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* Baga Bogdo was still in a light haze––it had not been clear for five days or so. The temperature now ranged in the 60˚s and 70˚s and the days were often cloudy with an easterly breeze that sometimes turned north. Occasionally there was a spit of rain in the early morning or at bed time. On the 30th, the weather looked so unfavorable that Granger decided not to walk the one and a half miles up to the Ussuk site that morning. Instead he prospected some badlands roughly two miles southeast of camp. He felt more comfortable on the flat terrain with rain threatening. But the beds were barren. Returning to camp for lunch, he found that Andrews and Colgate had just arrived in the No. 1 car. They came by way of “Grand Cañon” trail [Grand Canyon trail, Conq/105] where they put out traps for a large sand rat Granger had seen there and nowhere else [Conq/139]. Andrews reported that a Russian botanist in the employ of the Bolshevik government at Urga stopped by the Lake Camp, probably to check up on their activities. He said he had been collecting plants and seeds and looking into agricultural possibilities. Traveling by horses borrowed from the Mongols as needed and living in their yurts as needed, he also requisitioned food as needed while he traveled. Clearly this man had the authority to take what he wanted. He was to go on to Uliassutai before returning to Urga by way of Lake Baikal. It seemed to be an impressive feat of scientific survey by horseback. After lunch, Granger took Andrews and Colgate to the badlands ten miles southwest of camp to show them the Baluchitherium fossil Shack had found several days earlier [Conq/142-this seems out of seq?]. After they prospected for an hour or so, Andrews and Colgate left for the Lake Camp while Granger continued prospecting, finding fair results with small mammals. Andrews agreed to send up a truck the next day with medicine for Shack, who had the hives and was confined to his tent. Since the collections were accumulating, the truck was to remain with Granger until he was ready to move down to the Lake Camp. In the meantime, the geologists were working over toward the Bagda with camels and horses. From there they sent up a small lot of what appeared to be Pliocene fossils found at the east end of lake. Over the next three days, July 31st to August 2nd, Granger worked on the dinosaur specimen at Ussuk with Wang and a Mongol who had come up from Andrews’s Lake Camp with the truck and medicine. Shackelford remained sick in bed, still very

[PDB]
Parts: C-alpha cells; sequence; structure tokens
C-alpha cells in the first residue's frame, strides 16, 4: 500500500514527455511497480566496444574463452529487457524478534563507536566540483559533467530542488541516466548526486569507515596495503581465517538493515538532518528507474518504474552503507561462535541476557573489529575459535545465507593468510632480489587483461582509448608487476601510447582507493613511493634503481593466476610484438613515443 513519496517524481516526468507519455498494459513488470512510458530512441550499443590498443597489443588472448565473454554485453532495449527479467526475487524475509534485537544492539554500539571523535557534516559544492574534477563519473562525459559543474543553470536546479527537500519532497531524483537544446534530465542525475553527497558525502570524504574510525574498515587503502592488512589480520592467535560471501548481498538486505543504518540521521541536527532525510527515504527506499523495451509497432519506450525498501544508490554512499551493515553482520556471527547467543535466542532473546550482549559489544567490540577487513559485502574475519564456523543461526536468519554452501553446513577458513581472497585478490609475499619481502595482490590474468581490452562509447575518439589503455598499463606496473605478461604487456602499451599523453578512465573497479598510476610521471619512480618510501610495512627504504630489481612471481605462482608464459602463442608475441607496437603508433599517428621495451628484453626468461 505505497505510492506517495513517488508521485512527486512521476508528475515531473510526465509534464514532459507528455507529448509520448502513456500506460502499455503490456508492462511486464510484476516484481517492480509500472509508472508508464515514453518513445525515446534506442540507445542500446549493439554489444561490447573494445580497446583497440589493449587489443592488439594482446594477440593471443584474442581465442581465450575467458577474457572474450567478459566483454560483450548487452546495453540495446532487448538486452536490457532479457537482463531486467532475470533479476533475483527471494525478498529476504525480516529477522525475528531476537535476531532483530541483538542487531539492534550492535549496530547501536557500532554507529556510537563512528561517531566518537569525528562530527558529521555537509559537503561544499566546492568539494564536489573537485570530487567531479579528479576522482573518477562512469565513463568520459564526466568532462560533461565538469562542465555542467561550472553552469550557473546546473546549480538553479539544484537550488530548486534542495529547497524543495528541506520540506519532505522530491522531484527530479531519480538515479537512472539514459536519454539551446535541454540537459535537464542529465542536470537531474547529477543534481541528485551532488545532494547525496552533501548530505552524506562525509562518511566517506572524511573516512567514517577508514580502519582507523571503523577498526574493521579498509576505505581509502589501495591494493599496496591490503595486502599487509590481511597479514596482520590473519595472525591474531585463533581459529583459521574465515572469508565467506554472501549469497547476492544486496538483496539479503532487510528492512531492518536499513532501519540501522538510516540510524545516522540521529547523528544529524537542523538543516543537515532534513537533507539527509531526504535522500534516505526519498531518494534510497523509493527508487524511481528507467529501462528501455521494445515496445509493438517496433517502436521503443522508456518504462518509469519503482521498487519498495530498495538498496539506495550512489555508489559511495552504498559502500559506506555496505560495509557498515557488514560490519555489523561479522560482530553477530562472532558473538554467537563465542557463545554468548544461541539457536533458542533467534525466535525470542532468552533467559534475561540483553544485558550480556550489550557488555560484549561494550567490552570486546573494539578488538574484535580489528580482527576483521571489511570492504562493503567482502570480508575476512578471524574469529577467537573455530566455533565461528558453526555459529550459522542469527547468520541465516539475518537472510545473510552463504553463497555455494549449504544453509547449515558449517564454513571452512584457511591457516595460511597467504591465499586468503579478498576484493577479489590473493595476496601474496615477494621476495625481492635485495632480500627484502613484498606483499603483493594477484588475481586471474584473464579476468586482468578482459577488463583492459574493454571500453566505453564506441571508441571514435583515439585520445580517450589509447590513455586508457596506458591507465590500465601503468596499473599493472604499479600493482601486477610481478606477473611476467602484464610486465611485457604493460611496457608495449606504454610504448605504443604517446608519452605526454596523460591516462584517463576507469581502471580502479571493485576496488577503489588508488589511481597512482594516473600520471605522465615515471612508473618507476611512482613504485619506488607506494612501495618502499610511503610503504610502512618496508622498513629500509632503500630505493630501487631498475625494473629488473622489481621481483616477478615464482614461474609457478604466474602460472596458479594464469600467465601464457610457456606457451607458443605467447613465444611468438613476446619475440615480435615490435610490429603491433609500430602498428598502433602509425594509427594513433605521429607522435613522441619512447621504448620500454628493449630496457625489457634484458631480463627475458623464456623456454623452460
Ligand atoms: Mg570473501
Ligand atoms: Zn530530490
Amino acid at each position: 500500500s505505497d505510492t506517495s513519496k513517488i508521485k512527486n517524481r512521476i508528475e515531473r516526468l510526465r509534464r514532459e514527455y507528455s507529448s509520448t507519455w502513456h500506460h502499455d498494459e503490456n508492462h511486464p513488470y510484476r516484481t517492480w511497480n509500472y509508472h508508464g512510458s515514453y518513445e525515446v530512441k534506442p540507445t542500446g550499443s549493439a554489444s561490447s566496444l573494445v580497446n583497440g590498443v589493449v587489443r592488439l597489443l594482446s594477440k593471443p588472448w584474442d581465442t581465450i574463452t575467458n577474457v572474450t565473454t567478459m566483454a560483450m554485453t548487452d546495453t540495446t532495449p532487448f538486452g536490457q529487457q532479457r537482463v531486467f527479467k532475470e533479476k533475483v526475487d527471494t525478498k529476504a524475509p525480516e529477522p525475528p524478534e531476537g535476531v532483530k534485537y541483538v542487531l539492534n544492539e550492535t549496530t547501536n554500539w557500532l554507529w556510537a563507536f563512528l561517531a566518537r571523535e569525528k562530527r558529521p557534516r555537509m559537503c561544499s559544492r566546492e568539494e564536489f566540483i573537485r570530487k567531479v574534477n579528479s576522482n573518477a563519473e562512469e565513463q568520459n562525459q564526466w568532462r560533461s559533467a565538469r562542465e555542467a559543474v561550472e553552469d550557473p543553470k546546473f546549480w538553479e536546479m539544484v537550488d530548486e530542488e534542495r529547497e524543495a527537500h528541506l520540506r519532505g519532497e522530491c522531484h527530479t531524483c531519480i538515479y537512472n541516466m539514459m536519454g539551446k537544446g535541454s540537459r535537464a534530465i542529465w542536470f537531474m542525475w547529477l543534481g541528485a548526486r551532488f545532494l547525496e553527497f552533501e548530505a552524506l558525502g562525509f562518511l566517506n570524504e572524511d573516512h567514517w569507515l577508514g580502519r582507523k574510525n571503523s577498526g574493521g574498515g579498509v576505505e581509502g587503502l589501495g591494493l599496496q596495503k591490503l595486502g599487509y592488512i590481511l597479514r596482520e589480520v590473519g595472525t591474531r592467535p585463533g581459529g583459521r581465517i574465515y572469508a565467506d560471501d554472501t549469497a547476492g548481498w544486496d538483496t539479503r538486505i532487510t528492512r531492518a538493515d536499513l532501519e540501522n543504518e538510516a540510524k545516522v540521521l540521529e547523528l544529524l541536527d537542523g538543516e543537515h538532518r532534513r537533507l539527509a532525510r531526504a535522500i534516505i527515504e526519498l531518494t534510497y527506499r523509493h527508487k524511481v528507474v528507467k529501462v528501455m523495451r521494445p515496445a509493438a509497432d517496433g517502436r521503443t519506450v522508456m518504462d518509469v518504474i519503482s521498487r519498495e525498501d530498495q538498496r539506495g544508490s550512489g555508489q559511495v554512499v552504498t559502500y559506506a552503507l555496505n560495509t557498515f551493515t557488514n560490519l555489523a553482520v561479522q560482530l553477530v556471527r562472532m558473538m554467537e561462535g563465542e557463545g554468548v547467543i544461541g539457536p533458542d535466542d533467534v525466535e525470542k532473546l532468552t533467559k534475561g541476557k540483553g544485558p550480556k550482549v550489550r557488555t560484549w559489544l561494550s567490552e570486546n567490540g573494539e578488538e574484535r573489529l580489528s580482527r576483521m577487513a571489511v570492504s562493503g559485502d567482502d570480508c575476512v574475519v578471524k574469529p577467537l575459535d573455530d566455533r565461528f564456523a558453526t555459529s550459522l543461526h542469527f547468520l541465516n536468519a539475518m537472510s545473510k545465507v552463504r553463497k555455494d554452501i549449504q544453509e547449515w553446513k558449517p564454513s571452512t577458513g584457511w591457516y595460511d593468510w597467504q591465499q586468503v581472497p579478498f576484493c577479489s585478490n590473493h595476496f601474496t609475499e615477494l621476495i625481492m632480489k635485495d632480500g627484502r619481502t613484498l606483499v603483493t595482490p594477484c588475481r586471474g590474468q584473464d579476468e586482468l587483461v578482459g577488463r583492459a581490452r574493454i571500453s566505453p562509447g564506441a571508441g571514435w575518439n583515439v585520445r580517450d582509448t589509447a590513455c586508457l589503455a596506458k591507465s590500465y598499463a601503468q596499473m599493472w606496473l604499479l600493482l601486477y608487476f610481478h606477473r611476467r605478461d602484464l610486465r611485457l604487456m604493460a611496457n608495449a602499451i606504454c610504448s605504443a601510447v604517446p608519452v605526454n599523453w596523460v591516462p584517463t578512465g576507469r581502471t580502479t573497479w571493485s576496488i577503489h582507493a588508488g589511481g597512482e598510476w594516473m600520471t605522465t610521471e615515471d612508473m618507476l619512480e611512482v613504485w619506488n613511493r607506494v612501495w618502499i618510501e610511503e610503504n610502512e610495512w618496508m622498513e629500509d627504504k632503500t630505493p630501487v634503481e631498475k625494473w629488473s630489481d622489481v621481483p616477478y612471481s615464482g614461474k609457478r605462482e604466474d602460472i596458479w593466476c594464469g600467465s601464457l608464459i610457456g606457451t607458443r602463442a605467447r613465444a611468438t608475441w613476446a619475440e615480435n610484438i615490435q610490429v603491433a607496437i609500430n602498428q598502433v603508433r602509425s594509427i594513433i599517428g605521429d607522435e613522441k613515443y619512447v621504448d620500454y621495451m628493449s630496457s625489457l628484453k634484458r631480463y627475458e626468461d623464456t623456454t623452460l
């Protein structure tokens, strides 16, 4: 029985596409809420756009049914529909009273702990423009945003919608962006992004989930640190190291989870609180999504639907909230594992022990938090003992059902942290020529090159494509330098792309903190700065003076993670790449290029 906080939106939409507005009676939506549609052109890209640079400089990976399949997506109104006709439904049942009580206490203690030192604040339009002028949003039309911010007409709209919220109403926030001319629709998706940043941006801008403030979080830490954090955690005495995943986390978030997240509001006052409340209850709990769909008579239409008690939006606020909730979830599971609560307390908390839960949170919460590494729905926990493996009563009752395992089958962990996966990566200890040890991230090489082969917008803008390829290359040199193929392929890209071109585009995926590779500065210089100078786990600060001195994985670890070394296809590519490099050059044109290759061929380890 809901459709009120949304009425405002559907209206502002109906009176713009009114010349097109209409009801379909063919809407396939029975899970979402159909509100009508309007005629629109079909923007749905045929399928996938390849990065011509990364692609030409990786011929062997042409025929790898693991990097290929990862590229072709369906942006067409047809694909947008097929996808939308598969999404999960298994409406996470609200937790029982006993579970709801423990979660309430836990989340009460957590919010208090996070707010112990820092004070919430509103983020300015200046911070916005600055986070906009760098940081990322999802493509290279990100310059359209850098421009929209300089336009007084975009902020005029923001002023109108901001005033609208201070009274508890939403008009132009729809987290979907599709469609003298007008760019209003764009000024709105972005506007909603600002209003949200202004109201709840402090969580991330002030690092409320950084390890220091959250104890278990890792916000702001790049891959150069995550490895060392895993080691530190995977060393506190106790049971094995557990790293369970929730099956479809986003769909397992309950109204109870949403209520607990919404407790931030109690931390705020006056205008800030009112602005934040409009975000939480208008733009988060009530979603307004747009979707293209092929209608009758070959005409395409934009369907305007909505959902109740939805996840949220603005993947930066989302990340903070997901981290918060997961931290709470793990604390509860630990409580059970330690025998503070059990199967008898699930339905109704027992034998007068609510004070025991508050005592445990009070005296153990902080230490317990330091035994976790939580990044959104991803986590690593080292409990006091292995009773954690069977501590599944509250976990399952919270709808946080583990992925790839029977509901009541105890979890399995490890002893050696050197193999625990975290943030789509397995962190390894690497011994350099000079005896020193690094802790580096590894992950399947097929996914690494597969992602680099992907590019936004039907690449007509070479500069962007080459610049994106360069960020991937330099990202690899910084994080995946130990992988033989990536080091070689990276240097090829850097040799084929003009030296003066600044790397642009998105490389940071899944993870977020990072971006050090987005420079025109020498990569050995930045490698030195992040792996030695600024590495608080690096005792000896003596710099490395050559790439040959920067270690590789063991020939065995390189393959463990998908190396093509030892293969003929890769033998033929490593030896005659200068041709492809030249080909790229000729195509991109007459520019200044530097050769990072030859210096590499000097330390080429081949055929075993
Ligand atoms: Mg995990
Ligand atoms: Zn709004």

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uncomfortable. The dinosaur specimen was proving to be particularly difficult to collect not only because of the three or four kinds of matrix in which it was embedded, but also because the roots of grass and two bushes tangled in it. Mongols arrived from the west and set up seven yurts at the Ussuk well. They passed down the canyon by the pocket where Granger was working and “made a picturesque sight with their camels, horses, cattle, sheep, goats and a few yaks, also dogs. All belongings were carried on camels.” Seven more yurts of Mongols came down the canyon the next day making a village of fourteen yurts now at the well. Granger’s Mongol assistant loaded up empty tins of various sorts and took them to give to the people at the well. Shack gradually became more comfortable, although he stayed in bed and was still scratching. The plaster jacketing for the dinosaur was made difficult because the weather had become unsuitable for good drying. With the humidity, the plaster wasn’t hardening sufficiently to hold the bones in place when the specimen block was removed from the remaining matrix. On August 2nd, Granger managed to get the main section of the plaster-encased dinosaur weighing about 150 pounds sufficiently dry to carry to the auto that evening. The entire affair was put in a canvas sling attached to a tent pole and carried by Chang and the Mongol. The Mongol had taken more tins up to the yurts that day and came back with a catsup bottle full of milk. Shack was now much better, up and around. The 3rd of August was spent in camp working on specimens in the morning. After lunch, Granger headed to the red beds two miles to the southwest with Wang and the Mongol for more prospecting. Shackelford felt sufficiently well to go along. They sifted soil for the remainder of the hind legs and feet of a carnivore that had been found there earlier in June––specimen No. 54, Granger had recorded. Shack found many fragmentary teeth of rhinoceros in a sandstone layer where Larson had found a tooth the first week they were there. They also searched for more of the ulna of the apparent Baluchitherium, but without success. Granger decided to move to the Lake Camp later the next day [Conq/142].